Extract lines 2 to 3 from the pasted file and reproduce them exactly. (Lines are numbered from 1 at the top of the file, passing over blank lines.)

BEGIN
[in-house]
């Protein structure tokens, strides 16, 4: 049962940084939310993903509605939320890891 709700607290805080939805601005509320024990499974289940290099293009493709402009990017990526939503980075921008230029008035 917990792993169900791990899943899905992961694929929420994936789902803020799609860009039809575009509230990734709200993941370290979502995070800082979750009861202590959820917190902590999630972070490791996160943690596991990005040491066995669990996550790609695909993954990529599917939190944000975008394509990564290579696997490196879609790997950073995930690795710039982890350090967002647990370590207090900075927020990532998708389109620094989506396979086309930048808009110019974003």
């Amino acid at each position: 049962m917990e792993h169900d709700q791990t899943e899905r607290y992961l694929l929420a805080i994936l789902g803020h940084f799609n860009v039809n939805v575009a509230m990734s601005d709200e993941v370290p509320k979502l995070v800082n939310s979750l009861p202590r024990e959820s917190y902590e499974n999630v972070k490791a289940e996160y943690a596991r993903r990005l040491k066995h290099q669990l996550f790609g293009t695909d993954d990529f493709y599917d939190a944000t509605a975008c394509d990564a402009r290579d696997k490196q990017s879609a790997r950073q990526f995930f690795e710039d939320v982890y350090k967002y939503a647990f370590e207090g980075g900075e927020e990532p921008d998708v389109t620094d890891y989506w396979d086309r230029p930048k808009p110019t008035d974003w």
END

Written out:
């Protein structure tokens, strides 16, 4: 049962940084939310993903509605939320890891 709700607290805080939805601005509320024990499974289940290099293009493709402009990017990526939503980075921008230029008035 917990792993169900791990899943899905992961694929929420994936789902803020799609860009039809575009509230990734709200993941370290979502995070800082979750009861202590959820917190902590999630972070490791996160943690596991990005040491066995669990996550790609695909993954990529599917939190944000975008394509990564290579696997490196879609790997950073995930690795710039982890350090967002647990370590207090900075927020990532998708389109620094989506396979086309930048808009110019974003």
């Amino acid at each position: 049962m917990e792993h169900d709700q791990t899943e899905r607290y992961l694929l929420a805080i994936l789902g803020h940084f799609n860009v039809n939805v575009a509230m990734s601005d709200e993941v370290p509320k979502l995070v800082n939310s979750l009861p202590r024990e959820s917190y902590e499974n999630v972070k490791a289940e996160y943690a596991r993903r990005l040491k066995h290099q669990l996550f790609g293009t695909d993954d990529f493709y599917d939190a944000t509605a975008c394509d990564a402009r290579d696997k490196q990017s879609a790997r950073q990526f995930f690795e710039d939320v982890y350090k967002y939503a647990f370590e207090g980075g900075e927020e990532p921008d998708v389109t620094d890891y989506w396979d086309r230029p930048k808009p110019t008035d974003w």